Plugging In: How Much Will Electric Vehicles Drive Decarbonization?
A conversation on the environmental benefits of plug-in electric vehicles and issues related to policies, markets, and the power sector
The transportation sector accounts for nearly a third of US greenhouse gas emissions—more than any other sector of the economy. Passenger vehicles, responsible for most of the sector’s emissions, are also major contributors to local air quality concerns. Plug-in electric vehicles have the potential to greatly reduce emissions and associated health damage from the passenger vehicle fleet. But what's the full extent of plug-in vehicles' effects on decarbonization strategies and their associated benefits? How much will plug-in vehicles ultimately reduce emissions and health damage once the effects of gasoline vehicle usage and power plant emissions are accounted for?
New research from Resources for the Future (RFF) projects the climate, air pollution, and health benefits of plug-in EVs under different policy and market forces. The study finds that the benefits of EVs are complex and vary widely depending on market forces and which decarbonization policies are adopted.
On Friday, January 13, RFF hosted an event presenting these findings and examining the broader benefits and costs of plug-in electric vehicles. Our panel of experts joined us to unpack the complexities and benefits of widespread EV adoption, particularly in the context of recent policy packages—including the Inflation Reduction Act—which stand to greatly incentivize EV deployment.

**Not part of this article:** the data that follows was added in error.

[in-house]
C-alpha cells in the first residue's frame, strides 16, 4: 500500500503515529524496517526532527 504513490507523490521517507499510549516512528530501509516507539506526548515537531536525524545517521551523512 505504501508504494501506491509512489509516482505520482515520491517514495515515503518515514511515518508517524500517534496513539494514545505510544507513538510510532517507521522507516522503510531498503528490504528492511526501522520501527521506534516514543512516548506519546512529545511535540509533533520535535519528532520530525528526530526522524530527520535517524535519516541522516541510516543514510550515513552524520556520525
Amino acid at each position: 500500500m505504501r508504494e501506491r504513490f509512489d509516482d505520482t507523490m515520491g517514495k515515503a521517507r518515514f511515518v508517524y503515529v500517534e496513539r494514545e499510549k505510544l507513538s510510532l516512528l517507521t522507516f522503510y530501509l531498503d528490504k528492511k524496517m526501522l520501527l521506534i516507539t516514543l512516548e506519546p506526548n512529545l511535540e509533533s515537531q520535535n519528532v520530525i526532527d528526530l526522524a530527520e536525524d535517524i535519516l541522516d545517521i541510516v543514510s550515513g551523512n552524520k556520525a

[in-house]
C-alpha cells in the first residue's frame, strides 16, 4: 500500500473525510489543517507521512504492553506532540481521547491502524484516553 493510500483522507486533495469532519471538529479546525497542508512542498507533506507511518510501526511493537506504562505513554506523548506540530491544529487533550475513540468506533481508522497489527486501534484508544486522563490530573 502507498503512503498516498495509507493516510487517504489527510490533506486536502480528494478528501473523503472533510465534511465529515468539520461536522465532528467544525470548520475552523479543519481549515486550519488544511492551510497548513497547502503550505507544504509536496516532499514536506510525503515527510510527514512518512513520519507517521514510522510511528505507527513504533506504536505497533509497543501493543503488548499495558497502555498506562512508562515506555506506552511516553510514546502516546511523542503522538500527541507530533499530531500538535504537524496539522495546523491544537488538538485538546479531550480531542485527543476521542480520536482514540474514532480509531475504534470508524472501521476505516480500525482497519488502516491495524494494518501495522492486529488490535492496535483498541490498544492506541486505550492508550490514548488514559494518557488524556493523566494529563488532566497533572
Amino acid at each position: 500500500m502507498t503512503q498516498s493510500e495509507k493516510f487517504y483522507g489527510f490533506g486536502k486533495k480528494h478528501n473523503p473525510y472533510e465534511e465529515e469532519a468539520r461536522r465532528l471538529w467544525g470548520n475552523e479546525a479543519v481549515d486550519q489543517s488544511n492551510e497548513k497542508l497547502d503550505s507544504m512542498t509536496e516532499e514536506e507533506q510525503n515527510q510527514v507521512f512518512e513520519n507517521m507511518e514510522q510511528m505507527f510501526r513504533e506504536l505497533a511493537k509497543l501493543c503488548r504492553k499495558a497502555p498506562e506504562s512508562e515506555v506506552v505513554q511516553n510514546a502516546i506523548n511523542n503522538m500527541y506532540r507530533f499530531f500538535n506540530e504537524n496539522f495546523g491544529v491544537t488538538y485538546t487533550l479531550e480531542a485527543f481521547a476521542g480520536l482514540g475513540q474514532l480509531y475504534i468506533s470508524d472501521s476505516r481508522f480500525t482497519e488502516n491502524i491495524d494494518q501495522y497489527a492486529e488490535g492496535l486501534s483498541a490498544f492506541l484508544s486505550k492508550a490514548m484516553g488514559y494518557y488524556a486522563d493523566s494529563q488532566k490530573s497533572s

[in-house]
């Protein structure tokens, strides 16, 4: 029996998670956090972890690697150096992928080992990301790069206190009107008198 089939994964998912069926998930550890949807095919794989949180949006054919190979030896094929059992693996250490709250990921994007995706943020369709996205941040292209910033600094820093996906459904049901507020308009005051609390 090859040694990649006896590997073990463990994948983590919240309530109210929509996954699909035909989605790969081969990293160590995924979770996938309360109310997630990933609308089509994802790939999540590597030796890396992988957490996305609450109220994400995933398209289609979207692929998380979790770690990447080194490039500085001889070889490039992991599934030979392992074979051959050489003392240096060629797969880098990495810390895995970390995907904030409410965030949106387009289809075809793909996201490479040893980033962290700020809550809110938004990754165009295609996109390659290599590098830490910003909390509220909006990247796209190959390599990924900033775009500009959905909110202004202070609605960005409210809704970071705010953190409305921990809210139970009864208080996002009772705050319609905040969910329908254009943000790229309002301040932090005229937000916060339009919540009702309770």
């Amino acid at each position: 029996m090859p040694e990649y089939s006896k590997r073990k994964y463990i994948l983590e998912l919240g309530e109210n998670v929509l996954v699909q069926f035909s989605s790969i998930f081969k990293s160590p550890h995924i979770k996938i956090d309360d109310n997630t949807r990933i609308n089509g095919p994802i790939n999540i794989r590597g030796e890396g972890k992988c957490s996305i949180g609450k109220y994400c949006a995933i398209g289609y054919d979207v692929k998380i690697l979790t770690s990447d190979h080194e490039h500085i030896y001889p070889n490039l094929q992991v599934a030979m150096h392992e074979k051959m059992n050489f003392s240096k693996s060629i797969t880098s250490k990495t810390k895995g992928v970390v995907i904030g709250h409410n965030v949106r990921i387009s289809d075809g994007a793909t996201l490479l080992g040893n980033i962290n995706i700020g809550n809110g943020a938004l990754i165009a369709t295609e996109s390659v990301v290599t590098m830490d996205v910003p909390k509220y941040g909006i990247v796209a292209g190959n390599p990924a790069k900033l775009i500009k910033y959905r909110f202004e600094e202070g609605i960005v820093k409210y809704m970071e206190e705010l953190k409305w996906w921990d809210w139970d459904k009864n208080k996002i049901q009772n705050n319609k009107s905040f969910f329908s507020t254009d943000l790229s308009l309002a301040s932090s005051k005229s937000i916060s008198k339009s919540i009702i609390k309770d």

- Therese Langer, American Council for an Energy-Efficient Economy
- Joshua Linn, Resources for the Future
- Daniel Shawhan, Resources for the Future
- Daniel Sperling, University of California, Davis
- Tanya Snyder, POLITICO (Moderator)
Josh Linn is a senior fellow at RFF. His research centers on the effects of environmental policies and economic incentives for new technologies in the transportation, electricity, and industrial sectors.
Daniel Shawhan is a fellow at RFF. His research focuses on predicting and estimating the effects of electricity policies, including environmental ones.
Founding Director, Institute of Transportation Studies, University of California, Davis
Working Paper — Mar 21, 2023
Emissions Standards and Electric Vehicle Targets for Passenger Vehicles
This working paper analyzes welfare and distributional effects of nested US policies affecting plug-in vehicles: state-level zero-emission vehicle standards and national fuel economy and greenhouse gas standards for passenger vehicles.
Working Paper — Mar 15, 2023
Vehicle Attribute Tradeoffs and the Distributional Effects of US Fuel Economy and Greenhouse Gas Emissions Standards
This working paper presents welfare and distributional effects of US passenger vehicle fuel economy and greenhouse gas standards between 2012 and 2022.
Media Highlight — Feb 16, 2023
USA Today: "Electricity Bills Are Surging, Is It Still Cheaper to Charge an EV than Get Gas? It Depends."
Fellow Beia Spiller, who directs RFF's Transportation Program, shares her thoughts on the relative expense of EV charging vs. gas refueling.